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6 of 6 people found the following review helpful
5.0 out of 5 stars Uncommon Stories about Growing Up, Love & Social Culture
This book of short stories provides a rare glimpse and unique cultural viewpoint of growing up in a mid-western working class environment in the late 1940s and early 1950s. ESsentially, the family lived an affluent lifestyle until his father made a few bad business decisions, lost their home, and later died from a lingering illness. The observations and insights Brodkey...
Published on May 21, 2004 by Erika Borsos

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3 of 15 people found the following review helpful
1.0 out of 5 stars Worst book ever published
Brodkey is dead and his book is still a loud obnoxious snore. It may be the worst book ever published. Who ever called this guy talented. Is it because he went to Harvard. There is not a sigle interesting story in the waste of newsprint. I could go on but Brodkey is dead and the book is a snore.
Published on August 23, 2012 by Boils


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6 of 6 people found the following review helpful
5.0 out of 5 stars Uncommon Stories about Growing Up, Love & Social Culture, May 21, 2004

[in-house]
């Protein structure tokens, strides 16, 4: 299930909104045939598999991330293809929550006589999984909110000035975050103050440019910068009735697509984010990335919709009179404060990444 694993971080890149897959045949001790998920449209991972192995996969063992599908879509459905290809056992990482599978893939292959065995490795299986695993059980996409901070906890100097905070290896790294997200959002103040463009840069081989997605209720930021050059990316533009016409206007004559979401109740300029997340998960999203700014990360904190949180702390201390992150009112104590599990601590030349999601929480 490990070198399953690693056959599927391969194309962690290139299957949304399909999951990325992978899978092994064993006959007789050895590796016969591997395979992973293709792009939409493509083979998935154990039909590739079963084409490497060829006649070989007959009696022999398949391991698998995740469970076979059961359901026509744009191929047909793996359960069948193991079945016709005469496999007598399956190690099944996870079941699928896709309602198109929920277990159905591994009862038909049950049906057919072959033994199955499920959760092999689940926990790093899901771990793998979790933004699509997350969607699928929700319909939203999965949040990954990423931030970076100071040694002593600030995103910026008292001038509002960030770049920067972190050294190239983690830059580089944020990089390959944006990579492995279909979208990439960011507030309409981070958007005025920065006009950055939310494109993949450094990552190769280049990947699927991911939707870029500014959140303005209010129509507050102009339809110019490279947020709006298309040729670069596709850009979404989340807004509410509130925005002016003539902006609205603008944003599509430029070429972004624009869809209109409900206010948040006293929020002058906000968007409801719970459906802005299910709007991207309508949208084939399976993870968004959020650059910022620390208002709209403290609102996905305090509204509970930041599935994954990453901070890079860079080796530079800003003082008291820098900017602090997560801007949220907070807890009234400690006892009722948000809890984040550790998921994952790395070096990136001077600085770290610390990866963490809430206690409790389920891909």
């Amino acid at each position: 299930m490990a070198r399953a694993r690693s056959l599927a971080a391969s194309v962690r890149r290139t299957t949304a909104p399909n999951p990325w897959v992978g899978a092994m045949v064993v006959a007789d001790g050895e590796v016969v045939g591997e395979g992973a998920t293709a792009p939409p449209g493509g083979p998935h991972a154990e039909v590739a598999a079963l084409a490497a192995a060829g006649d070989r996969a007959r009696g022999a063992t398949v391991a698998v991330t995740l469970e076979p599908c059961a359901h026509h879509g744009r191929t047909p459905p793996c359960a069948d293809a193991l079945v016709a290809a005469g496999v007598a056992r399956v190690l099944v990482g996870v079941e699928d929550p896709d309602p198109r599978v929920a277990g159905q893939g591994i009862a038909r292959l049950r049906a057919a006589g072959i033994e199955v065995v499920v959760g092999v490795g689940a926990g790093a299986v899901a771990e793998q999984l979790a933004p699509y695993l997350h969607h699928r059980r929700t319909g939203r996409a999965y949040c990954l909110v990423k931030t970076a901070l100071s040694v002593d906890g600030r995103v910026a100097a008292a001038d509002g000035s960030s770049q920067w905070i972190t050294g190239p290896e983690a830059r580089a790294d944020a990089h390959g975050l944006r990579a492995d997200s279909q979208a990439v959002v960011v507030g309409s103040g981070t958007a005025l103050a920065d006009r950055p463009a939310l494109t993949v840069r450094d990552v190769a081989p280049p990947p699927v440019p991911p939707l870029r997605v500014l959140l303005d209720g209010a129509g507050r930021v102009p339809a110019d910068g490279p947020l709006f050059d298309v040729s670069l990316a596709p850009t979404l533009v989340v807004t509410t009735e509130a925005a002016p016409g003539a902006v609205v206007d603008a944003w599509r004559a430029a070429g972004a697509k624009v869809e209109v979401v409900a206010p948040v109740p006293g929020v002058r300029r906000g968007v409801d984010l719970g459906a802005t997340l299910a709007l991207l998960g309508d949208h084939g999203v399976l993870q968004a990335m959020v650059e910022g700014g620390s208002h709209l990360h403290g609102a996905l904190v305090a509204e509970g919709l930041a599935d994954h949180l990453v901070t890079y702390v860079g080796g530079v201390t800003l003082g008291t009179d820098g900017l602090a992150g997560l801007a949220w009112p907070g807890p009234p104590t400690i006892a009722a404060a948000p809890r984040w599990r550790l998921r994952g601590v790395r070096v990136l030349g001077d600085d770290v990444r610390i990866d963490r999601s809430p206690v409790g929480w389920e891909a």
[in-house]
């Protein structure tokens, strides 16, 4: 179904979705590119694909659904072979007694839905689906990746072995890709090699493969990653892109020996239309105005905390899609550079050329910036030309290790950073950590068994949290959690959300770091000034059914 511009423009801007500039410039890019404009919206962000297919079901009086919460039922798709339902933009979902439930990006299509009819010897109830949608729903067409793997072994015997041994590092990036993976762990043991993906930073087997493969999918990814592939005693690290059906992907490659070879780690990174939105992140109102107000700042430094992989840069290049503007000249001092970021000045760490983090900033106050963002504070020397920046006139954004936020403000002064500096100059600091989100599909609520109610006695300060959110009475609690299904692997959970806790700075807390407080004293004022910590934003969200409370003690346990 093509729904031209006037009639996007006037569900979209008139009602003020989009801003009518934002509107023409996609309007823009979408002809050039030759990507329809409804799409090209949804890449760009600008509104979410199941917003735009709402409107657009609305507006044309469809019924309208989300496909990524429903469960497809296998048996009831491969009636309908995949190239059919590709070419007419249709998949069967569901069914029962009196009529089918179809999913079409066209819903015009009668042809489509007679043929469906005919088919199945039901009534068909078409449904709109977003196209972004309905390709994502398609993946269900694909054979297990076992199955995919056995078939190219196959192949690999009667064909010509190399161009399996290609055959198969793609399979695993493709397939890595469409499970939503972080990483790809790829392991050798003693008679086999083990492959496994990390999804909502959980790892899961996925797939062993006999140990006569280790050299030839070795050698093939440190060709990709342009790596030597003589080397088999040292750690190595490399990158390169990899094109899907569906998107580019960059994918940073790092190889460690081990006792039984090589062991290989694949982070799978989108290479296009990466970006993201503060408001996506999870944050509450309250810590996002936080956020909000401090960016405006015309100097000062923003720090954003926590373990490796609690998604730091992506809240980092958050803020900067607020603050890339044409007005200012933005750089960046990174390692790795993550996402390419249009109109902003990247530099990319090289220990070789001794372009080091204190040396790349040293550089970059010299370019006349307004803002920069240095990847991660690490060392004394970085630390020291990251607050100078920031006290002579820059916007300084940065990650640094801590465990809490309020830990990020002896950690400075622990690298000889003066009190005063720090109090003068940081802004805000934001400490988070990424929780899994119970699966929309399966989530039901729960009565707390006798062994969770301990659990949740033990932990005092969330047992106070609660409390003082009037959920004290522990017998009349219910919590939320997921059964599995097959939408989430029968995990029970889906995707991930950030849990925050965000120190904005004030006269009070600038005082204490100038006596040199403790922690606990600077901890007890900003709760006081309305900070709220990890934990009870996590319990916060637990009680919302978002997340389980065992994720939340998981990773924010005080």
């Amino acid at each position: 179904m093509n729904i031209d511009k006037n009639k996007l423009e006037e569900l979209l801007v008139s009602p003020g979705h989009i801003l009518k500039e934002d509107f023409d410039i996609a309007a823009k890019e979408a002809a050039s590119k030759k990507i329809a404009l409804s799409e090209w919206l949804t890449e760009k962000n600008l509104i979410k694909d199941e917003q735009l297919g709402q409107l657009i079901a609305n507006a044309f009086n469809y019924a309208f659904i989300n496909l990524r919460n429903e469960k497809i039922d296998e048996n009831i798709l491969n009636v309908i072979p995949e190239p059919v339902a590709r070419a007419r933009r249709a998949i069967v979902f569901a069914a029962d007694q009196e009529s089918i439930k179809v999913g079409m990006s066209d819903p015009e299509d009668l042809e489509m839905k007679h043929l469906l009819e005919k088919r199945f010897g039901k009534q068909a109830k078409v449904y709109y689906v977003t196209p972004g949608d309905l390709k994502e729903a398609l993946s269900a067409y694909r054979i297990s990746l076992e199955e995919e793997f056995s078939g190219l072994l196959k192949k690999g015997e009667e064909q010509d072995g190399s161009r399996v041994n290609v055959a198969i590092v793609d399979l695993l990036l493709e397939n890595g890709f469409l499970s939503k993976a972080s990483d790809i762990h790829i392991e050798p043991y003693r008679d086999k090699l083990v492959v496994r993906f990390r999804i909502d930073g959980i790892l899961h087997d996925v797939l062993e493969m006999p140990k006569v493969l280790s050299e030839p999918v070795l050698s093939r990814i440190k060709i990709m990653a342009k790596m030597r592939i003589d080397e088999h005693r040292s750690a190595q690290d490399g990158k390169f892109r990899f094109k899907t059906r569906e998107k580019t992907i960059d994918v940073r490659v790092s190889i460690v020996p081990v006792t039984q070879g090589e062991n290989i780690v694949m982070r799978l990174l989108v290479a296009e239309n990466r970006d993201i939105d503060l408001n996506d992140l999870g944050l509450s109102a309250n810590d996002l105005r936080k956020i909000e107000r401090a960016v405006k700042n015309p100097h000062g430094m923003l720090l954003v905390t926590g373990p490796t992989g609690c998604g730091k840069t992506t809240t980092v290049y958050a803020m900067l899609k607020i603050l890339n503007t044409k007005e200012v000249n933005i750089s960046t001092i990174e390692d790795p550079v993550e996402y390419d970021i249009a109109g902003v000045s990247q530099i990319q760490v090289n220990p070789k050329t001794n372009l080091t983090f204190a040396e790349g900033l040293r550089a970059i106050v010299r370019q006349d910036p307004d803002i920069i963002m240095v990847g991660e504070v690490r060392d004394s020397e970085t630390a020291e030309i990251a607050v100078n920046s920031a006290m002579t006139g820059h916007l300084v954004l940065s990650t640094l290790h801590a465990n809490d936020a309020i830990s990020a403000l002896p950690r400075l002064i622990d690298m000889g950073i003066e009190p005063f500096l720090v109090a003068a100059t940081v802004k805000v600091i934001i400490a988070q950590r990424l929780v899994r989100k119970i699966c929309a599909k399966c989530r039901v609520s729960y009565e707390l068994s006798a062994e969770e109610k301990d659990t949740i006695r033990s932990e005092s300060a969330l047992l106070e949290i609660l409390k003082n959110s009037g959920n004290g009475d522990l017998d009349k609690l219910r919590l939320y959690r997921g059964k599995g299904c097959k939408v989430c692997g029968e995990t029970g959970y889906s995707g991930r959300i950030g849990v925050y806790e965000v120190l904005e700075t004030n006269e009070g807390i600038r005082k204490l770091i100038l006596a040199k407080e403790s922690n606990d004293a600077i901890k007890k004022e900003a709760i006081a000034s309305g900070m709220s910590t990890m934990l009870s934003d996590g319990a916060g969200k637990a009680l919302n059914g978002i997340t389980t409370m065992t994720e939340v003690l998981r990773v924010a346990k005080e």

This book of short stories provides a rare glimpse and unique cultural viewpoint of growing up in a mid-western working class environment in the late 1940s and early 1950s. ESsentially, the family lived an affluent lifestyle until his father made a few bad business decisions, lost their home, and later died from a lingering illness. The observations and insights Brodkey provides are priceless. He contrasts his position to that of a wealthy friend, whom he met at an Ivy League school and whose viewpoint and values reflect a totally different approach to life. He describes his mother's aspirations for his sister, whose *only* chances for a "better life", i.e., achieving social and economic advantages, was by dating the right class of boyfriend, as she was expected to marry into a higher social class. The "Quarrel" is a story about his visit to France with a very wealthy friend and their adventures and "fall out", when their social, cultural and viewpoints about life clash, resulting in a quarrel with wounded feelings that can never be repaired.
One of my favorite stories is "Sentimental Education" where a male student sees a pretty young lady at the college he attends and longs to meet and date her. He occasionally sees her at different locations but is too shy to speak to her. He daydreams about meeting her as he falls head over heels in love. He discovers she signed up for a Medieval poetry class, so he changes his choice and signs up for the same class. Eventually they meet and discuss literature. The heart of this story is the strong physical and emotional needs that accompnay this "first love' experience. Brodkey is a tremendously gifted author who provides keen and sensitive insights into life as it was lived in the 1950s. He provides an interesting contrast of the viewpoints of working people and those who possess privilege, money, and therefore more power. This is a book rich with detailed observations about social distinctions and the human behavior that accompanies different positions in society. It provides a greater understanding of r life as it was lived within a particular cultural era. This book receives my highest recommendations. Erika Borsos (erikab93)